Eekels and KWx: two electric ferries for lake Ontario
Integral electrical systems
Eekels is currently working on the integral electrical systems for two electric ferries that are being built by Damen Shipyards. The ferries will be put into service on Lake Ontario in Canada. They are hybrid, but will be primarily battery-powered with a diesel engine as back-up to ensure maximum mobility. During passenger and vehicle boarding and disembarkation, the ferry has a time frame of about 10 minutes to charge its batteries through a charging station at the terminal. According to Damen, by making the two ferries electric, there will be a 7 million kg reduction in emissions of carbon dioxide.
Reliability and service life
Looking back on the project with Marvin de Haan (Cluster Manager at Eekels) and Ronald Kuiper (Lead Engineer Drive Systems at Eekels), Kuiper says that the biggest challenge was to fully integrate all the components into a Power Management System (PMS): ‘We had to make sure all the components would work in tandem: the generators, the batteries, the thrusters and also the interaction with the onshore charging station. De Haan added that this was the first time a complex panel had been delivered with such a high degree of integrated automation while being able to ensure the reliability and longevity of the system. After the last successful tests, the cabinets for the first ferry have been transported to the Galati shipyards in Romania, where both Damen and Eekels have offices and workshops. There, the cabinets with the electrical installations will be installed in the ferry. Meanwhile, the production of cabinets for the second ferry has started at Eekels’ main production site in Kolham. The first ferry is expected to be handed over in early 2020 and the second, larger ferry will follow by the end of 2020.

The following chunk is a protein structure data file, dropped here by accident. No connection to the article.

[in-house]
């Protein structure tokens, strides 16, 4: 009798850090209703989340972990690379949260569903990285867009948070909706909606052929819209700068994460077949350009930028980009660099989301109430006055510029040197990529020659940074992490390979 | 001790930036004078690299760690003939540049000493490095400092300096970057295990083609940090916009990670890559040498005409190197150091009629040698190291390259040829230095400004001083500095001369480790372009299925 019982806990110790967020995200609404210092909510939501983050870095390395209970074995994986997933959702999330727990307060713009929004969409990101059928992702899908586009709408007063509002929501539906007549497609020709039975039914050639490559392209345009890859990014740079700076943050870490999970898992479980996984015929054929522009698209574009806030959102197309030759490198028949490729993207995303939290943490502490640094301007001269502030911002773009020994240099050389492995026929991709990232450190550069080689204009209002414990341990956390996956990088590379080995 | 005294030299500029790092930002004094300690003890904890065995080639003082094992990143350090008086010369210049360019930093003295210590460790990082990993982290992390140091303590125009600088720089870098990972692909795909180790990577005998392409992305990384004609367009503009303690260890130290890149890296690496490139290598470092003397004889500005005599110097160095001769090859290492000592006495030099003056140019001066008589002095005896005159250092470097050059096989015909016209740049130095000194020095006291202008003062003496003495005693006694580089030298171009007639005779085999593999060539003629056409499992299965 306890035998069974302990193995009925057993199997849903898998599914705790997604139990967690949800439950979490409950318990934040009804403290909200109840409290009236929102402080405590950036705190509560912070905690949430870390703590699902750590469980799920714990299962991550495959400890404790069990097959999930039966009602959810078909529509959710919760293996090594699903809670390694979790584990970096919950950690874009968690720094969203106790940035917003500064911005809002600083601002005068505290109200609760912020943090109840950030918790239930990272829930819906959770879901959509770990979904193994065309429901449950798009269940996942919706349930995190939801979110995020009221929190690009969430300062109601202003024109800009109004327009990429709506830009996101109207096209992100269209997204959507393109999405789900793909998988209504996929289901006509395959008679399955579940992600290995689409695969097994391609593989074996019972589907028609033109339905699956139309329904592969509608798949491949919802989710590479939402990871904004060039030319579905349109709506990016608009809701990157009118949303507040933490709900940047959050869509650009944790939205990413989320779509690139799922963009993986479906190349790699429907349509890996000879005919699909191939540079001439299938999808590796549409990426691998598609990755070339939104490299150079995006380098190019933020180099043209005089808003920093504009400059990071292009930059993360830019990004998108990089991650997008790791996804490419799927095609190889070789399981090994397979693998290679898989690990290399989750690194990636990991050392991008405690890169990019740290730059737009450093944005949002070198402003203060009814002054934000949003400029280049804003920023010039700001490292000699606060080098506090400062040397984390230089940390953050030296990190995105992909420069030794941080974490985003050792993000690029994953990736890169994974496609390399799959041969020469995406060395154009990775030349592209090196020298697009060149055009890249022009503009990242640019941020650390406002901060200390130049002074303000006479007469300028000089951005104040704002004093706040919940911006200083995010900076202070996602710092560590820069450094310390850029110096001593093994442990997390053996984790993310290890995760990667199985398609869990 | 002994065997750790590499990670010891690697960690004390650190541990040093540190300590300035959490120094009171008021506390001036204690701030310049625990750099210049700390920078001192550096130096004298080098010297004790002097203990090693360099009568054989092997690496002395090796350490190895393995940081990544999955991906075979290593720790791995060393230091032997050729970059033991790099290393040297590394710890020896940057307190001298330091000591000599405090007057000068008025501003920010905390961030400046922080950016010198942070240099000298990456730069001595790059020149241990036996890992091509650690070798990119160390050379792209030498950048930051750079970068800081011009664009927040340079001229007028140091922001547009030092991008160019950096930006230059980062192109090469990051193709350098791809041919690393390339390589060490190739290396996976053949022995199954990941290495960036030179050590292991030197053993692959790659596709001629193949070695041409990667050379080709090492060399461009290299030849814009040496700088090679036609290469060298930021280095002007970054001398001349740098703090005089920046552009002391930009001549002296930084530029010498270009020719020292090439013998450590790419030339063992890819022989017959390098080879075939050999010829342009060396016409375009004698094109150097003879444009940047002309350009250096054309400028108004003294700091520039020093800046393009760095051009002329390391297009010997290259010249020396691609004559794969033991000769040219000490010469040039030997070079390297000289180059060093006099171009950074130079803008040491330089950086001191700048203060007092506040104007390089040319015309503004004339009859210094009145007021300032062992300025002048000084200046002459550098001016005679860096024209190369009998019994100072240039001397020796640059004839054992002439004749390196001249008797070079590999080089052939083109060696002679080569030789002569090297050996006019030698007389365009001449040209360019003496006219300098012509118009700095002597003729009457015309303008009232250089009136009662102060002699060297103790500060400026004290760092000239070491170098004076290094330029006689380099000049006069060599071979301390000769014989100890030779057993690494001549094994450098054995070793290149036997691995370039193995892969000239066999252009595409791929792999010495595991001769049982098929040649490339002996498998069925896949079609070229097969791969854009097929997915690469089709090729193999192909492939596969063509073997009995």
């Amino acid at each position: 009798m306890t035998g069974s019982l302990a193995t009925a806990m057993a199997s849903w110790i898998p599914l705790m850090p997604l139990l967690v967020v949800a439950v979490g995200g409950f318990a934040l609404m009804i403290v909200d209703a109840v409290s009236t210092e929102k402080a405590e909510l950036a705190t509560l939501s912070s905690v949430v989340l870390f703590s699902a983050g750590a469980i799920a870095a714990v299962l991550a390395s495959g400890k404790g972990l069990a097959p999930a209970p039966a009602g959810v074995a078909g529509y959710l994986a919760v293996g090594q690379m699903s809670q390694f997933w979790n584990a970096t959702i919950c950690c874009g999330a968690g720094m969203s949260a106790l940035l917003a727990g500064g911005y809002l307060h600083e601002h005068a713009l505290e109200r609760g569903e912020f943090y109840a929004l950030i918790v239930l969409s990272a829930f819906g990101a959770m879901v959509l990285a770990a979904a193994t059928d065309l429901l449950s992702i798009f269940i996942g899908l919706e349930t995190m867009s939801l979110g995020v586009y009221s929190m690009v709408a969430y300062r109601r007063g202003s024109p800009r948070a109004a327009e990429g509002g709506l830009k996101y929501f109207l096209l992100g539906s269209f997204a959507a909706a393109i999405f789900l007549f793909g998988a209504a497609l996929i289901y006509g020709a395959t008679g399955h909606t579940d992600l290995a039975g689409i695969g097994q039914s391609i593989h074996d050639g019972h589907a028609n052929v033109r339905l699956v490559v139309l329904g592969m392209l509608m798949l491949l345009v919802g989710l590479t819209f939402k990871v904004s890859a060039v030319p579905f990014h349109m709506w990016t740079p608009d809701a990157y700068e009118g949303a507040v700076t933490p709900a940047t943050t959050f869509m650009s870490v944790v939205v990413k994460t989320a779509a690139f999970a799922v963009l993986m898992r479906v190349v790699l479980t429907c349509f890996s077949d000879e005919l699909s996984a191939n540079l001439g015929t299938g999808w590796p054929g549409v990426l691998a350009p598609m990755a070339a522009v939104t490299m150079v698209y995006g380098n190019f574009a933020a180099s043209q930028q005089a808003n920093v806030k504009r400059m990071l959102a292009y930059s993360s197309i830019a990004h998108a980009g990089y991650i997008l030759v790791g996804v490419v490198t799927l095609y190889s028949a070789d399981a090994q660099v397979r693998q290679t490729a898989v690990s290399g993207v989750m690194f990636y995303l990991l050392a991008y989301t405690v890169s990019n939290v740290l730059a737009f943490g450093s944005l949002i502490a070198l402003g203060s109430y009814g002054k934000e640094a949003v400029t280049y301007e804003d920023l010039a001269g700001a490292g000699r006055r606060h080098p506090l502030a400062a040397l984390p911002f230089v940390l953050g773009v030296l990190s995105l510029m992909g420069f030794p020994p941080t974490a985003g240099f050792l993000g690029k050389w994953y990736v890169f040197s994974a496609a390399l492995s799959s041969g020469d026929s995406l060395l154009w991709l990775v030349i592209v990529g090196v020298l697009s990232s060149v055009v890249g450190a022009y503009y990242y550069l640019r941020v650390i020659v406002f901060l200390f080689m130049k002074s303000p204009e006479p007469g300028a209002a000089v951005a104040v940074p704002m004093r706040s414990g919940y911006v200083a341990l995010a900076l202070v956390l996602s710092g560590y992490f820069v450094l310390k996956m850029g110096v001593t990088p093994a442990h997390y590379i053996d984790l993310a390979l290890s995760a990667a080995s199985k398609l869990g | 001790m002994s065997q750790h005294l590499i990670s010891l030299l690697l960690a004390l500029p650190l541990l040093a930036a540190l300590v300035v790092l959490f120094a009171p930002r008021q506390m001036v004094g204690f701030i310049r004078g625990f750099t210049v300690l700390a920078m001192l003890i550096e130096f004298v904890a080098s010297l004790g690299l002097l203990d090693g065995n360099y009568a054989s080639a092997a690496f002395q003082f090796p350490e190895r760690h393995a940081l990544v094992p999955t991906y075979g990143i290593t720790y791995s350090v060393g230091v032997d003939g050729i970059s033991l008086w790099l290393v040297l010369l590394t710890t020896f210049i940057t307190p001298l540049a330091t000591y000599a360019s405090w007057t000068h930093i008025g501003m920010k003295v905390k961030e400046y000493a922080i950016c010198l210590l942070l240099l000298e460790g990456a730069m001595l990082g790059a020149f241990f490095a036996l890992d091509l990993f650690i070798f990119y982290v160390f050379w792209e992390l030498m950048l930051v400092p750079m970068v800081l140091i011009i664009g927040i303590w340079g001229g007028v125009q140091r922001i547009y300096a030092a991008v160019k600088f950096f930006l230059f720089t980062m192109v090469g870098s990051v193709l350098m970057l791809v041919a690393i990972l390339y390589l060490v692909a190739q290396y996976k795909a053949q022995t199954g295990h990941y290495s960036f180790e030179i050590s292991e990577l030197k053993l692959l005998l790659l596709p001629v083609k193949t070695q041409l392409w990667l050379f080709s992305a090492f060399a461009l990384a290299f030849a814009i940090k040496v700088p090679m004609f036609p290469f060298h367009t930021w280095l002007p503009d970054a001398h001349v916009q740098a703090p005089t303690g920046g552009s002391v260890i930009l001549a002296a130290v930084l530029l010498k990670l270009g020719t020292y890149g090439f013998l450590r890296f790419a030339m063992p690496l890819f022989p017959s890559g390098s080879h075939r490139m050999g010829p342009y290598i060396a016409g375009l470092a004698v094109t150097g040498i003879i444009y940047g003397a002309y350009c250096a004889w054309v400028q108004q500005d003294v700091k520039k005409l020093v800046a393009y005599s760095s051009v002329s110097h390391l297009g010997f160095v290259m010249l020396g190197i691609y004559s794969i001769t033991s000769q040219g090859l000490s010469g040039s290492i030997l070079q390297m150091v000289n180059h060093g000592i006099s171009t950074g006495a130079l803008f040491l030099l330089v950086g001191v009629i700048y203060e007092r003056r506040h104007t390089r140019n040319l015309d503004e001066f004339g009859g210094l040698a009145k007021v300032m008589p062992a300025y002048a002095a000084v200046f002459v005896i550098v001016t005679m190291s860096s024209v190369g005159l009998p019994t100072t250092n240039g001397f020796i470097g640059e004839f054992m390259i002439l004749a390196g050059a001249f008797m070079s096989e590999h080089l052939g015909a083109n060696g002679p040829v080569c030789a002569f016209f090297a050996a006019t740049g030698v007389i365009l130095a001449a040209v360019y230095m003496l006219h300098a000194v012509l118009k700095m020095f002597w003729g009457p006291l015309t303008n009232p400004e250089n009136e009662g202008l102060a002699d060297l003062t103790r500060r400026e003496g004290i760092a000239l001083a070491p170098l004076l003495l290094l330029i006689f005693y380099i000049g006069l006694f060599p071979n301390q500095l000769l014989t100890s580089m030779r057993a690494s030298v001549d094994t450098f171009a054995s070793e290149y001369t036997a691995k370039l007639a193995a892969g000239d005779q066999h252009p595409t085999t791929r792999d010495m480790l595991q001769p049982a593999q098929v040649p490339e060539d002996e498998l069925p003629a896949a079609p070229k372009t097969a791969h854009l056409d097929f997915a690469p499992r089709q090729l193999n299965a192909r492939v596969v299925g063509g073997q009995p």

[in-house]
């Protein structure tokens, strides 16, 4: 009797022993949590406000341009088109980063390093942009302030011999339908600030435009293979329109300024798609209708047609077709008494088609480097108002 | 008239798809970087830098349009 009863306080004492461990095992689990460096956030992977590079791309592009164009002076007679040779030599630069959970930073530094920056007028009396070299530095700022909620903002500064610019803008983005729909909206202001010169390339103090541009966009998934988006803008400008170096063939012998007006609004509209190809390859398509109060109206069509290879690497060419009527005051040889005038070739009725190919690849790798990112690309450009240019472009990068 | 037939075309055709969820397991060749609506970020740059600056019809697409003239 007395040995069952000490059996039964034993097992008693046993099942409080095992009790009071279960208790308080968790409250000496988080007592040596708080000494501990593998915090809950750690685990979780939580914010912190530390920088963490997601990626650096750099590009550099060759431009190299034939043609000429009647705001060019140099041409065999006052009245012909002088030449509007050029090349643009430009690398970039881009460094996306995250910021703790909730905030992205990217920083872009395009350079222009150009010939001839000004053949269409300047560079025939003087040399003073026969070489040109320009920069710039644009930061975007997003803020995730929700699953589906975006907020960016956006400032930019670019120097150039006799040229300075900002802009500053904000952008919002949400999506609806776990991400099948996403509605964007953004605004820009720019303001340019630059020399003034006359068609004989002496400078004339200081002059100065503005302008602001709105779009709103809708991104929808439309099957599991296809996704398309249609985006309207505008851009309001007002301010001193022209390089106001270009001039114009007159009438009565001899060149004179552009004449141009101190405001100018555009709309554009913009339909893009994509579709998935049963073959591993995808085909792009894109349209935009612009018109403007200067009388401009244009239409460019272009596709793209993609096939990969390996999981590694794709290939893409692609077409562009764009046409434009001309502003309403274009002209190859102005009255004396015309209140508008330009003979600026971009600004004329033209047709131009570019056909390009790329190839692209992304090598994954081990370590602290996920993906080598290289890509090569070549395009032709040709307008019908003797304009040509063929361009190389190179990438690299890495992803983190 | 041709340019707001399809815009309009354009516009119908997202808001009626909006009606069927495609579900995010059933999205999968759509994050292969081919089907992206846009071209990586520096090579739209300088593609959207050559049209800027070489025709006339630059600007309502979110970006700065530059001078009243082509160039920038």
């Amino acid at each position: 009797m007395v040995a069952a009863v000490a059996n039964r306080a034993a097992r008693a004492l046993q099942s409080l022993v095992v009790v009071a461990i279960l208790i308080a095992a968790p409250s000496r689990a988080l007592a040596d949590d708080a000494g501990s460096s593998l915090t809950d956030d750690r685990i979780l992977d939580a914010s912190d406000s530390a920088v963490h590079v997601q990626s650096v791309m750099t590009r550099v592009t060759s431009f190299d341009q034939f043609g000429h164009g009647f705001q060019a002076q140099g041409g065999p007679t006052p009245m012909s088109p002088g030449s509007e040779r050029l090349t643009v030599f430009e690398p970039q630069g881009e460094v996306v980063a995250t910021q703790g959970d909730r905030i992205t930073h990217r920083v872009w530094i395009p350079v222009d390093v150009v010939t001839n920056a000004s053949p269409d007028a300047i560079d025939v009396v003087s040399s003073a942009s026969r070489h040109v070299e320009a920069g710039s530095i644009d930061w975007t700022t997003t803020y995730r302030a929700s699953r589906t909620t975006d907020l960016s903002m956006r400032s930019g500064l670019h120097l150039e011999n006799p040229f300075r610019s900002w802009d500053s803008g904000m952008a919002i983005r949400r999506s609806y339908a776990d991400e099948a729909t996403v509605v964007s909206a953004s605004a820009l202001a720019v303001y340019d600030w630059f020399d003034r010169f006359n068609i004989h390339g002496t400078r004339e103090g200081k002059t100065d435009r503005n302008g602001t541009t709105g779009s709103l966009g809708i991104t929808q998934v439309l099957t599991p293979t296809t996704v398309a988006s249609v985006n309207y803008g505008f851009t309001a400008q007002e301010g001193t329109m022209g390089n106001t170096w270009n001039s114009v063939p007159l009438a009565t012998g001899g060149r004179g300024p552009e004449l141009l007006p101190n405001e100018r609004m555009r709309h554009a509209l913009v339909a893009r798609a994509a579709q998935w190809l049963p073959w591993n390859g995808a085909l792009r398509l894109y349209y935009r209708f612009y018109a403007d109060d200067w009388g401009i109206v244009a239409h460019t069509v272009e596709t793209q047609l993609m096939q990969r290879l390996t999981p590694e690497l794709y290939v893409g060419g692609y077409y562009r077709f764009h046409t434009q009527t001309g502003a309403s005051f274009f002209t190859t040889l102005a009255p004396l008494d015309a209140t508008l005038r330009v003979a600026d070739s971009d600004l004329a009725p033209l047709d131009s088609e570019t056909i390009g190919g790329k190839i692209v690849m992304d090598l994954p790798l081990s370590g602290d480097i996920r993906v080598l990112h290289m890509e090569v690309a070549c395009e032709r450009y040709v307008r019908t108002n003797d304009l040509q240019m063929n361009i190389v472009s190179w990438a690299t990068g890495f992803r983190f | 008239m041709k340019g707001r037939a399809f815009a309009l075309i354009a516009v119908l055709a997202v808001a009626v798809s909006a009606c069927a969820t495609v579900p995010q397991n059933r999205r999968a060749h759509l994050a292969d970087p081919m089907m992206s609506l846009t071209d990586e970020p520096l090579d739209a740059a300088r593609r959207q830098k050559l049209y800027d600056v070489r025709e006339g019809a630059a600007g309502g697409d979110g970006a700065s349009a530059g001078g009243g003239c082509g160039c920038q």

Knowledge and commitment at the heart of Eekels and KWx partnership
In several of Eekels’ projects, KWx has been a partner and supplier of power electronic components in the maritime and offshore sectors. Together with KWx, manufacturer Astrol and two other system integrators, Eekels was instrumental in the development of a series of DC breaker switches. Reflecting on the relationship between KWx and Eekels, Kuiper says it stems from previous projects. ‘We had to perform advanced calculations for short-circuits and arc flash hazards in DC systems. Based on the specifications of the manufacturer of propulsion systems, we have calculated high-speed fuses for the Ontario project. Together with KWx and manufacturer Eaton, we have selected the fuses. De Haan: ‘The collaboration with KWx has involved more than a few projects. We have been working together for many years now, and are pretty content with our partnership. Both parties have learned a lot, and the knowledge and skills we have accumulated over the past few years can be put to good use in our current projects.’ When asked about the main advantages of working with KWx, De Haan mentions: ‘Knowledge and commitment. KWx is willing to help when needed and makes sure we stick to the project schedule, which is quite a challenge. We value that in a partner. KWx is so much more than a supplier of components. The company has in-house knowledge and connects us with manufacturers. That sets KWx apart from ‘ordinary’ distributors.’ He adds: ‘It’s great to see KWx playing an active role in innovation by connecting different parties and thereby introducing new solutions, such as the DNV-GL approved DC breaker switch.
Flexibility, fast assembly and customer-driven solutions
When it comes to the future, De Haan and Kuiper foresee increasingly close collaboration between system integrators and shipbuilders in terms of sharing knowledge and learning together. Moreover, De Haan identifies a trend towards modular shipbuilding. He explains: ‘Modular systems allow for more flexibility, fast assembly and customer-driven solutions.’ De Haan is positive about future partnerships between KWx and Eekels. He expects that the trend for larger DC systems on board of vessels will continue, resulting in a shift in the way systems are designed and built. Because of this transition to DC systems, he believes parties like KWx are in a good position to continue collaborating with Eekels. Kuiper adds that the protection of DC systems is becoming increasingly important as safety on board is a critical issue. Time plays a big role here, because you want to be able to switch off as soon as possible once a short circuit occurs, to prevent subsequent damage. In those cases, a DC breaker switch could be a good alternative to a high-speed fuse. Kuiper also expects that classification societies will establish new standards to ensure the safety of DC systems.
More information about Eekels and MarPower: